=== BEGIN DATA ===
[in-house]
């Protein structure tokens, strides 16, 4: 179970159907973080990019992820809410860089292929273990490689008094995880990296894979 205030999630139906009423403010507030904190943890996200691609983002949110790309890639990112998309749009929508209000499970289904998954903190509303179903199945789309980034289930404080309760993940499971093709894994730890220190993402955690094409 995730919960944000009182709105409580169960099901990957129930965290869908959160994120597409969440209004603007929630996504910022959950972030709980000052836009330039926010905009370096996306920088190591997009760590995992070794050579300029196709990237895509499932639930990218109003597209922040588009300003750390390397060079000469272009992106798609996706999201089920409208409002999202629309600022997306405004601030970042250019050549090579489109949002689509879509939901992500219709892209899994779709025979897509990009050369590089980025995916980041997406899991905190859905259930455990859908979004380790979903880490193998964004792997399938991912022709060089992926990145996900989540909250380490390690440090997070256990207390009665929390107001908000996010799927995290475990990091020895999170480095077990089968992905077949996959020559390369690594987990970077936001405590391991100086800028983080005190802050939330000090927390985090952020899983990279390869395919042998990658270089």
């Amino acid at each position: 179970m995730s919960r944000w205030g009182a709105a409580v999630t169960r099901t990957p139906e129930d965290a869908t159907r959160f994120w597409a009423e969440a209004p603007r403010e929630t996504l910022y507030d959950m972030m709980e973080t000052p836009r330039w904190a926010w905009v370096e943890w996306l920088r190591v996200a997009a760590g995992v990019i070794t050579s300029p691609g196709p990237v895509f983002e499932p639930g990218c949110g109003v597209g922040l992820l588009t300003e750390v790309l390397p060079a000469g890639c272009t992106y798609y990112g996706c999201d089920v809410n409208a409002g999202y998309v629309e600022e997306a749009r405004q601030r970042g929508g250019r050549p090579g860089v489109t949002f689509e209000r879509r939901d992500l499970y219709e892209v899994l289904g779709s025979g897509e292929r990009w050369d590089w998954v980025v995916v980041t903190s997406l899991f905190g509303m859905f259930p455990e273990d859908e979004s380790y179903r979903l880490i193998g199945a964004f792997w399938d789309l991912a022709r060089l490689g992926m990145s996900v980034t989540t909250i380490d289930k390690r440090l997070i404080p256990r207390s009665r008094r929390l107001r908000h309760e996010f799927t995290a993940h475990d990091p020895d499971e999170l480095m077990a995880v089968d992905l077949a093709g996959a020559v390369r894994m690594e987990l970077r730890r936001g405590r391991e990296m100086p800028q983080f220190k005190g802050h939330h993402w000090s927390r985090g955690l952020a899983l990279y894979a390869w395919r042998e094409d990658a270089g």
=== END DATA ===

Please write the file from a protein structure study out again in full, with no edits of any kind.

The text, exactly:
[in-house]
């Protein structure tokens, strides 16, 4: 179970159907973080990019992820809410860089292929273990490689008094995880990296894979 205030999630139906009423403010507030904190943890996200691609983002949110790309890639990112998309749009929508209000499970289904998954903190509303179903199945789309980034289930404080309760993940499971093709894994730890220190993402955690094409 995730919960944000009182709105409580169960099901990957129930965290869908959160994120597409969440209004603007929630996504910022959950972030709980000052836009330039926010905009370096996306920088190591997009760590995992070794050579300029196709990237895509499932639930990218109003597209922040588009300003750390390397060079000469272009992106798609996706999201089920409208409002999202629309600022997306405004601030970042250019050549090579489109949002689509879509939901992500219709892209899994779709025979897509990009050369590089980025995916980041997406899991905190859905259930455990859908979004380790979903880490193998964004792997399938991912022709060089992926990145996900989540909250380490390690440090997070256990207390009665929390107001908000996010799927995290475990990091020895999170480095077990089968992905077949996959020559390369690594987990970077936001405590391991100086800028983080005190802050939330000090927390985090952020899983990279390869395919042998990658270089």
């Amino acid at each position: 179970m995730s919960r944000w205030g009182a709105a409580v999630t169960r099901t990957p139906e129930d965290a869908t159907r959160f994120w597409a009423e969440a209004p603007r403010e929630t996504l910022y507030d959950m972030m709980e973080t000052p836009r330039w904190a926010w905009v370096e943890w996306l920088r190591v996200a997009a760590g995992v990019i070794t050579s300029p691609g196709p990237v895509f983002e499932p639930g990218c949110g109003v597209g922040l992820l588009t300003e750390v790309l390397p060079a000469g890639c272009t992106y798609y990112g996706c999201d089920v809410n409208a409002g999202y998309v629309e600022e997306a749009r405004q601030r970042g929508g250019r050549p090579g860089v489109t949002f689509e209000r879509r939901d992500l499970y219709e892209v899994l289904g779709s025979g897509e292929r990009w050369d590089w998954v980025v995916v980041t903190s997406l899991f905190g509303m859905f259930p455990e273990d859908e979004s380790y179903r979903l880490i193998g199945a964004f792997w399938d789309l991912a022709r060089l490689g992926m990145s996900v980034t989540t909250i380490d289930k390690r440090l997070i404080p256990r207390s009665r008094r929390l107001r908000h309760e996010f799927t995290a993940h475990d990091p020895d499971e999170l480095m077990a995880v089968d992905l077949a093709g996959a020559v390369r894994m690594e987990l970077r730890r936001g405590r391991e990296m100086p800028q983080f220190k005190g802050h939330h993402w000090s927390r985090g955690l952020a899983l990279y894979a390869w395919r042998e094409d990658a270089g």